In March, scientists from the Harvard-Smithsonian Center for Astrophysics announced their discovery of gravitational waves created at the dawn of the universe. These waves were created in a period of rapid expansion called cosmic inflation. This new evidence could prove the definitive confirmation of the inflation theory. But other researchers are not convinced. (Courtesy of Nature Video)

It was the science story of the year: Astrophysicists held a news conference at Harvard on March 17 announcing that their South Pole telescope had found evidence of gravity waves from the dawn of time.

Cosmology doesn’t get any bigger than this. The discovery was hailed as confirmation of a mind-boggling addendum to the big-bang theory, something called “cosmic inflation” that describes the universe beginning not in a stately expansion but with a brief, exponentially rapid, inflationary spasm.

Science is a demanding and unforgiving business, and great discoveries are greeted not with parades and champagne but rather with questions, doubts and demands for more data. So it is that, in recent days, scientists in the astrophysics community have been vocalizing their concern that the South Pole experiment, known as BICEP2, may have detected only the signature of dust in our own galaxy.

These doubters say, in effect, that rather than seeing the aftershock of the birth of the universe the scientists may have seen only some schmutz in the foreground, as if they needed to clean their eyeglasses.

This is a delicate issue. Careers and prizes are potentially at stake. So too is the credibility of a field that dares to probe the deepest secrets of the universe no matter where that search may lead.

No one is alleging an outright scientific error. It’s more of a debate about how scientists should communicate their uncertainties when presenting blockbuster findings. This is a case of “extraordinary claims demand extraordinary evidence,” to use the formulation made famous by astronomer Carl Sagan.

The South Pole telescope saw something in the sky — of that there is little doubt, because the team took great care to eliminate systematic errors that could have come from the instruments. But what the telescope saw — polarization of ancient radiation from the early universe — could have been produced by either primordial gravity waves or by foreground dust, or by some combination of both.

“They have very nice measurements of something. We don’t know what that something is,” said Uros Seljak, a professor of physics and astronomy at the University of California at Berkeley. “We can’t tell if BICEP2 has measured dust or has measured gravity waves.”

John Kovac, a Harvard astrophysicist and the principal investigator for BICEP2 — part of a larger collaboration among institutions from coast to coast — stands firmly behind his team’s findings. But he acknowledges that there are lingering uncertainties that will remain until new data is presented, likely this fall, by the European Space Agency’s Planck Space Telescope.

“We are very confident that we have measured B-modes” — polarization of light that can be caused by gravity waves — “with high statistical significance in the sky, and we have looked at them in multiple ways. And the data suggest they are unlikely to be dominated by galactic foregrounds. That is not to say that there is not uncertainty about that,” Kovac said.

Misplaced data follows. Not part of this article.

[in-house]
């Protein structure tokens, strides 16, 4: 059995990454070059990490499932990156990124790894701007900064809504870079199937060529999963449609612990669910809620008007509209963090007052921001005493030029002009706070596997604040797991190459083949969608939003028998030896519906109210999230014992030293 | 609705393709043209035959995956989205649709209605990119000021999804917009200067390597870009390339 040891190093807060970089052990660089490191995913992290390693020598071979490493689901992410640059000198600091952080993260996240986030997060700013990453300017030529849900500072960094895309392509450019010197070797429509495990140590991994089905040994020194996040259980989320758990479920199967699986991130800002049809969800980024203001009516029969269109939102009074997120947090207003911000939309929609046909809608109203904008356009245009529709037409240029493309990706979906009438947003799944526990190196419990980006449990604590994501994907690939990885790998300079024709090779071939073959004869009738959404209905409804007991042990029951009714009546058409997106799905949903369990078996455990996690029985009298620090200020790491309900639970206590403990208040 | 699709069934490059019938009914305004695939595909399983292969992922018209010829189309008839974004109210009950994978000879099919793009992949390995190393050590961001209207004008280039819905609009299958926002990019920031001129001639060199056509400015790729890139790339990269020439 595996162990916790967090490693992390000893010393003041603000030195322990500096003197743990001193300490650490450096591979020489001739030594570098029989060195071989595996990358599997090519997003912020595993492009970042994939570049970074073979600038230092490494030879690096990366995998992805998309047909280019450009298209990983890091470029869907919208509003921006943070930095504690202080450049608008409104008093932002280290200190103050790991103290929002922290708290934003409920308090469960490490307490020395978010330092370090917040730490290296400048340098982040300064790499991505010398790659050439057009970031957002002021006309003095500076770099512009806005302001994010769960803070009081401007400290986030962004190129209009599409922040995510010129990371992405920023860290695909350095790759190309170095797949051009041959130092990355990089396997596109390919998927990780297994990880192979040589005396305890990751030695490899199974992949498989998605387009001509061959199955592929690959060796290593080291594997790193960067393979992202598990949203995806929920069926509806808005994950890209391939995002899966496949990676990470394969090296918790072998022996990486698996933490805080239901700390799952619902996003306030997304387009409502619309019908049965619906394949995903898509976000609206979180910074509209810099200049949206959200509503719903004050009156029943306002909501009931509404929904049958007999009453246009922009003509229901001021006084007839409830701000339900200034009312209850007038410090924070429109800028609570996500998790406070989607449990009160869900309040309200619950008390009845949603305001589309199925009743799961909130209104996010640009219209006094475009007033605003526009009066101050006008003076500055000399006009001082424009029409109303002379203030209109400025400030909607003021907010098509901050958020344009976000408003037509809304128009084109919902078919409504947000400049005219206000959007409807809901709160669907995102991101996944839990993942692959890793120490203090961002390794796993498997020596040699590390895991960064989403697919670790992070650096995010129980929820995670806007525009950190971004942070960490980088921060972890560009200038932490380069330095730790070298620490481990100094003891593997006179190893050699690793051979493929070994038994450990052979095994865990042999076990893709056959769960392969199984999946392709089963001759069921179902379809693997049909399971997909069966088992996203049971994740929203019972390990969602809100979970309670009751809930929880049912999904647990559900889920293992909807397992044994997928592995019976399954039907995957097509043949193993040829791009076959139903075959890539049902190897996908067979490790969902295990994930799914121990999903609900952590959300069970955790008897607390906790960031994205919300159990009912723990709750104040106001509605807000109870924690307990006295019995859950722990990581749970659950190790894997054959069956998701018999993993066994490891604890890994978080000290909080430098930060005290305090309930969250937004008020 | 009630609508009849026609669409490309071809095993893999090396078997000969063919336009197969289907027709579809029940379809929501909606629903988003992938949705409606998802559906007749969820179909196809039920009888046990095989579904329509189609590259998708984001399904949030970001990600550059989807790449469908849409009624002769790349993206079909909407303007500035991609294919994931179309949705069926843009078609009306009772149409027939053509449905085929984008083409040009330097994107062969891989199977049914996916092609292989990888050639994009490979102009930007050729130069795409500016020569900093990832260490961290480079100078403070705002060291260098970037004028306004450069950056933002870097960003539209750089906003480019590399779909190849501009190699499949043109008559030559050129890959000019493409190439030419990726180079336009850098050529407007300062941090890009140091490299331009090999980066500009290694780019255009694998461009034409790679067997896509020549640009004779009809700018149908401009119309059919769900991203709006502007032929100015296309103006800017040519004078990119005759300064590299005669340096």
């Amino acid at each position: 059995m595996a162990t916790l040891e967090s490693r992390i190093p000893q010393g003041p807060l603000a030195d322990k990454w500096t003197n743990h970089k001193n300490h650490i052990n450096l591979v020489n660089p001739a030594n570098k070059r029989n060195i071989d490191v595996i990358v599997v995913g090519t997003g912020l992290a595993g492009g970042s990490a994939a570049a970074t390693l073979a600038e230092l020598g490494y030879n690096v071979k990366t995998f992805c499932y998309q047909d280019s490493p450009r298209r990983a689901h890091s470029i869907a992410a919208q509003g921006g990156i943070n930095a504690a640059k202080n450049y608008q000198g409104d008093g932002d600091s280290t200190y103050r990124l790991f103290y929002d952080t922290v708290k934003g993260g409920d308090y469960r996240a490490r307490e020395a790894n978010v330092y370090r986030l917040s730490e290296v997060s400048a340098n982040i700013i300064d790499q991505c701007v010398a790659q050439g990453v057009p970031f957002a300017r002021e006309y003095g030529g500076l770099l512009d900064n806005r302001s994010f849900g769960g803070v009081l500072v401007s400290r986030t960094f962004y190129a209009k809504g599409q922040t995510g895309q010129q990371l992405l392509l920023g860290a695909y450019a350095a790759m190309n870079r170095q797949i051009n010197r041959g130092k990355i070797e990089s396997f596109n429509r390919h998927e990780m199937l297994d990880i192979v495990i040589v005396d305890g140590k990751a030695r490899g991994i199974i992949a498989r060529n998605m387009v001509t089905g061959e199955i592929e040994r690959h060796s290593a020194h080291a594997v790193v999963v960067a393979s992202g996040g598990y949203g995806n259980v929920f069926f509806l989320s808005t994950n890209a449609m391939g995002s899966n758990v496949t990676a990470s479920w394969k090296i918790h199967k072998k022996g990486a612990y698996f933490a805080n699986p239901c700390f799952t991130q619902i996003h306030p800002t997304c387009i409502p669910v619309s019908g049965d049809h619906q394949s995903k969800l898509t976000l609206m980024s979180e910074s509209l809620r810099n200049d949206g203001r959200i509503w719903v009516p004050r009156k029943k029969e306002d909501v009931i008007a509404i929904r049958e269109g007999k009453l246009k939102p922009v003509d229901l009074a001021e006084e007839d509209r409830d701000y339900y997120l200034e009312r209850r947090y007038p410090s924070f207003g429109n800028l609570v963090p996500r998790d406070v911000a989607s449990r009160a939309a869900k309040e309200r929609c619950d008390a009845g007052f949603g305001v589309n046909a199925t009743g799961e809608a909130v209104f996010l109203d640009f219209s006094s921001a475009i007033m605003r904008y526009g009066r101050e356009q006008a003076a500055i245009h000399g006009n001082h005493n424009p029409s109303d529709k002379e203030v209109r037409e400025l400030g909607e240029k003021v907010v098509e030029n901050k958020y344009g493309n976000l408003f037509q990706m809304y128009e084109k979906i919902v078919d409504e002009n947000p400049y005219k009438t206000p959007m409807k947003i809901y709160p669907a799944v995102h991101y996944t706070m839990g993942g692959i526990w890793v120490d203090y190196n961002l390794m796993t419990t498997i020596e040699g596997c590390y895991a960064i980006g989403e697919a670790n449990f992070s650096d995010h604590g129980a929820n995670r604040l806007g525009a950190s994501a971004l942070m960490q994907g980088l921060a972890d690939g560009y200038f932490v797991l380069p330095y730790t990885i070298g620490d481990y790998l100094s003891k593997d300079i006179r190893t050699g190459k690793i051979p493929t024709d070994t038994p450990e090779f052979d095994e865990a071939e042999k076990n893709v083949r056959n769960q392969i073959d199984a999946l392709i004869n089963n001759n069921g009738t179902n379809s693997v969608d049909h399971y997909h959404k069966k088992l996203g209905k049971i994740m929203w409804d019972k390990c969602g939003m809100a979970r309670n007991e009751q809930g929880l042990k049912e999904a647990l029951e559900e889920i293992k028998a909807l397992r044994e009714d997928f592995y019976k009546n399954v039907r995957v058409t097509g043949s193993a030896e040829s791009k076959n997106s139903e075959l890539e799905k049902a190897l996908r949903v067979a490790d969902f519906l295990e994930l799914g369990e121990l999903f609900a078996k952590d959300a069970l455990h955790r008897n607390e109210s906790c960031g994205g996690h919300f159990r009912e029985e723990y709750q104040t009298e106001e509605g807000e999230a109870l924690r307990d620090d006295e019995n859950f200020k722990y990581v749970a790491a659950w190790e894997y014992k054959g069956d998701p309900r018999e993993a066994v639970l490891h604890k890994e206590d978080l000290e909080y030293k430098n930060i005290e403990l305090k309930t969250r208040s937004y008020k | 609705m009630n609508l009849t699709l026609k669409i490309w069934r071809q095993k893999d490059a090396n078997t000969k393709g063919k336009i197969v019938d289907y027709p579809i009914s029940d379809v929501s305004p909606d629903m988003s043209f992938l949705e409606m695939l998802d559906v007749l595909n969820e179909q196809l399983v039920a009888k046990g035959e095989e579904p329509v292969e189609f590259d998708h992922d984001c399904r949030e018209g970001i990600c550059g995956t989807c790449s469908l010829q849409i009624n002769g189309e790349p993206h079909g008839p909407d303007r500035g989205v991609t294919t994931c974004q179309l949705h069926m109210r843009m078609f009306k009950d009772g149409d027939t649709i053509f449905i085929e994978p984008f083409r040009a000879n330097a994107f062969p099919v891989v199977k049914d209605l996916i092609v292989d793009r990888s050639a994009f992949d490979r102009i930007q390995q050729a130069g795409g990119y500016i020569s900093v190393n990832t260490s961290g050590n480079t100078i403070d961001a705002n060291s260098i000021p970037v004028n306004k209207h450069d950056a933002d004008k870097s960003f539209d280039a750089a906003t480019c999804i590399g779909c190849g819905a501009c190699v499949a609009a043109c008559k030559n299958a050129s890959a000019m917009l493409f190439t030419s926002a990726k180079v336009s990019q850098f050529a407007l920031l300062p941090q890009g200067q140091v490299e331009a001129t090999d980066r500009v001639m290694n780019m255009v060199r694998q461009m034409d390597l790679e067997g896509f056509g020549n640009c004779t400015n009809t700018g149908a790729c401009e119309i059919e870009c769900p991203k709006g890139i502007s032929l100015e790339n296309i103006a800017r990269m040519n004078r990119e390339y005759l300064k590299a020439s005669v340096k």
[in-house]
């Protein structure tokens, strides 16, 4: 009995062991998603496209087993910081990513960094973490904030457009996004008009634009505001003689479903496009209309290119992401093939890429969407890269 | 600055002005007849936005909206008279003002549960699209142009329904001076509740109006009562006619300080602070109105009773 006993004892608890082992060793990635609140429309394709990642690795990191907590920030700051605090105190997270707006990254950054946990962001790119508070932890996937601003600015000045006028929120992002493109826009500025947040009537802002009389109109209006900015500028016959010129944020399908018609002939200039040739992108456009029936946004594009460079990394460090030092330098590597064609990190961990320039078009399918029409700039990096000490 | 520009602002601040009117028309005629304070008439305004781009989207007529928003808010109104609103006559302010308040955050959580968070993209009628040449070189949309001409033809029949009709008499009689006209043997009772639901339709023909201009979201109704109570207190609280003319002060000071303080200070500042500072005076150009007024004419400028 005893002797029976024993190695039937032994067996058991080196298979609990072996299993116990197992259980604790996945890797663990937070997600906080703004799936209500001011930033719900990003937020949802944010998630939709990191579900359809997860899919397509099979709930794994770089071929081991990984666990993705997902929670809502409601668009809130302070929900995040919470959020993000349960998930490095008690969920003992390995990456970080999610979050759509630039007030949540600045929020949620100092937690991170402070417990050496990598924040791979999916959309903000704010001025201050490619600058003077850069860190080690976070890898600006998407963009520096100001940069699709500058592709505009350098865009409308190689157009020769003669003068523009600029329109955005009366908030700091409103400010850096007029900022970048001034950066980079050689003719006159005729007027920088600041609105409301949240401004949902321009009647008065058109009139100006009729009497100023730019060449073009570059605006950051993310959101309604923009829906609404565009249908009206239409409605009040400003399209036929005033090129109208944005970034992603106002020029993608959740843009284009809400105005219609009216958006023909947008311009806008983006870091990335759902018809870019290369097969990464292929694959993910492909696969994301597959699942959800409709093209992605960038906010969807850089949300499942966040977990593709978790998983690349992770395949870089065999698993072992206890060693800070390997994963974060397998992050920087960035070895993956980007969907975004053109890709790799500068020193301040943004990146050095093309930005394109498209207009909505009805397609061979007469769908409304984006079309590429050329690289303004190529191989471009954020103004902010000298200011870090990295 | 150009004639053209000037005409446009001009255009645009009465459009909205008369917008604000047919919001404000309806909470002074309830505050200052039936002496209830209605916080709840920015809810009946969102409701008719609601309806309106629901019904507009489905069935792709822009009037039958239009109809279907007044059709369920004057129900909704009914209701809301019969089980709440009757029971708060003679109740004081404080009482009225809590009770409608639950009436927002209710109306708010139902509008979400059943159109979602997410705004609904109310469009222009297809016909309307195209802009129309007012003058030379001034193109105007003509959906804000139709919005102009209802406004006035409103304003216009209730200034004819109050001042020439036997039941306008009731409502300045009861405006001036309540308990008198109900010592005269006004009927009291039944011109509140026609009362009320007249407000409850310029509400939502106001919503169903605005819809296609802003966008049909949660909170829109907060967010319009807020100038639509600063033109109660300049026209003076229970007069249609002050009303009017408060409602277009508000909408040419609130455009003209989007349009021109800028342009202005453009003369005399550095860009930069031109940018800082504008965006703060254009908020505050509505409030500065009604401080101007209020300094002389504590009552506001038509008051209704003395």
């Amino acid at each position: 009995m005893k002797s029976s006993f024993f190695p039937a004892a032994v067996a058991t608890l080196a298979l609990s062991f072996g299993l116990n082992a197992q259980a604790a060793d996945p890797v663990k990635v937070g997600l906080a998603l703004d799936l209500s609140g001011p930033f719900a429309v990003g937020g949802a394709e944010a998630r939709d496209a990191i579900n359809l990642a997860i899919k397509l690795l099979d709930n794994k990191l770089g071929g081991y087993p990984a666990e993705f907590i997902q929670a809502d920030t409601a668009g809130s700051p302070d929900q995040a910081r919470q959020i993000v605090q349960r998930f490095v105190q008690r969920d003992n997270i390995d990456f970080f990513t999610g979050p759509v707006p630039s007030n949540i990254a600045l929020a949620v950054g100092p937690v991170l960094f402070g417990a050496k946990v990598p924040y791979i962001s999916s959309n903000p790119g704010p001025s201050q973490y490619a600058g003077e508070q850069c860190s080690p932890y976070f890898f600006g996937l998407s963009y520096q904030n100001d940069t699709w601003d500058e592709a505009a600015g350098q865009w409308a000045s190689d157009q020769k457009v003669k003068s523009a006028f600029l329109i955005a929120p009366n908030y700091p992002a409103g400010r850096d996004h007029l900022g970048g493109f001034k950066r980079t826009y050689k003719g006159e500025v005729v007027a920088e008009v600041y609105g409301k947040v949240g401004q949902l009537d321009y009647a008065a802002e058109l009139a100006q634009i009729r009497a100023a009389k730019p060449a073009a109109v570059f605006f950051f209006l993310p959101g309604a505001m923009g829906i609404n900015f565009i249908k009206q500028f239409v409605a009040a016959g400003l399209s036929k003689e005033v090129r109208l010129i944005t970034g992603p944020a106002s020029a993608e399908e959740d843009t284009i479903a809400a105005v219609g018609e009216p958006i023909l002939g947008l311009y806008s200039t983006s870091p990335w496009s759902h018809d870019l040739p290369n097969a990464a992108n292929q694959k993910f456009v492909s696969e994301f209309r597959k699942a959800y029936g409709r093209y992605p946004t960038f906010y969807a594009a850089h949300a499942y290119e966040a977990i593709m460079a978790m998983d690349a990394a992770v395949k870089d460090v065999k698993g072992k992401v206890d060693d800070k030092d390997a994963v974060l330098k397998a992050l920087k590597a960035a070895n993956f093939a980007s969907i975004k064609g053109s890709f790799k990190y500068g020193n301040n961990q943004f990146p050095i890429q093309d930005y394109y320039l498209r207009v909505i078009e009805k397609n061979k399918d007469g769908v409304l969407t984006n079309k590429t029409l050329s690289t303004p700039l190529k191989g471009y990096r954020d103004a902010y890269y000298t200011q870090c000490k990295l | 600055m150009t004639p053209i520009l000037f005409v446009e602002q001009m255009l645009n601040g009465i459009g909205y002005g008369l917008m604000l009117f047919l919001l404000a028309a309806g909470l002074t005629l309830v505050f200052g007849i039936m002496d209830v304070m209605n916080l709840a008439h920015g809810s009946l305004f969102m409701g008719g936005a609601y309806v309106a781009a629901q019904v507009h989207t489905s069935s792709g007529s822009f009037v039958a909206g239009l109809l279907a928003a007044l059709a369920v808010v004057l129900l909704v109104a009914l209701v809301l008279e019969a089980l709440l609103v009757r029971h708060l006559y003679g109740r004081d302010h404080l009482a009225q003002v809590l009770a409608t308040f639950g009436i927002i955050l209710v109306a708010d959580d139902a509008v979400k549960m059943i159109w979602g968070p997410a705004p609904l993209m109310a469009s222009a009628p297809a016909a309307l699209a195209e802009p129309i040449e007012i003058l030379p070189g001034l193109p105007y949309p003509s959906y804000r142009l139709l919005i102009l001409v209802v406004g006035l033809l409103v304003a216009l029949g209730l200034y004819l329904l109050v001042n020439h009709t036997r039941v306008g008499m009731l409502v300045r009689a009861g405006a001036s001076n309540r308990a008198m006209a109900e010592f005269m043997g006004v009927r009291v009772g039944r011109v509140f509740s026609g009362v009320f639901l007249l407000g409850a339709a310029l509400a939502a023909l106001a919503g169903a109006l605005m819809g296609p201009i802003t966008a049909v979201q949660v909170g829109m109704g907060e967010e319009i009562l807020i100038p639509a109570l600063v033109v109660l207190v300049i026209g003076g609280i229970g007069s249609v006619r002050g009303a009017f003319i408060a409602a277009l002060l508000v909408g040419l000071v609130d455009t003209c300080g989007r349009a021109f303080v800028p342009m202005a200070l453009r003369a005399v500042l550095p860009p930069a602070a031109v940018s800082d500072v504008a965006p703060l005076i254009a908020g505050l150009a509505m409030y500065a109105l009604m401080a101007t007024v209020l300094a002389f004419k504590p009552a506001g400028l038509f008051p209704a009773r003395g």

Now everyone is waiting for the Planck results. The Planck telescope is scrutinizing the cosmic microwave background (CMB) radiation, a remnant of the moment when the young cosmos became transparent to light. BICEP2 looked at the radiation in a small patch of sky, but Planck is doing an all-sky survey in multiple frequencies and should produce excellent estimates of foreground effects such as dust.

The big announcement March 17 thrilled the cosmology community. People stopped what they were doing to examine the results. Cosmic inflation had been discussed for more than three decades, but this would be the first strong evidence for it.

“What inflation does is pull apart the fabric of space-time much faster than the speed of light,” said Princeton professor of physics Suzanne Staggs, part of a team studying the cosmic background radiation with a telescope in Chile.

“It’s an amazing thing that quantum processes a moment after creation may have been stretched out by inflationary expansion and literally etched across space itself — stretched across the sky,” said Brian Greene, a Columbia University theorist who is not involved in the experiments. “If we are seeing that, it is an monumental moment.”

All the more reason, he said, to ask the hard questions about the discovery, and “hit it with a sledgehammer and see if it survives.”

The BICEP2 dust-up is being played out on, among other places, a Facebook page started by people who couldn’t access the live-streamed Internet feed of the March 17 announcement at the Harvard-Smithsonian Center for Astrophysics. The controversy has popped up in recent days on physics blogs and in several science-oriented publications, including the online news sites of the journals Nature and Science, as well as New Scientist and National Geographic.

Thursday morning, theoretical physicist Raphael Flauger, who has a dual appointment at New York University and the Institute for Advanced Study in Princeton, N.J., gave a presentation at Princeton University outlining his concerns about the BICEP2 conclusions.

“I think foregrounds are maybe larger than they thought, but I’m still hopeful that there’s a signal there,” Flauger said in an interview later. “It will be the biggest discovery maybe in my lifetime. It would be a measurement of the conditions, if you want, when the universe was 10 to the minus-30 seconds old” — a millionth of a trillionth of a trillionth of a second.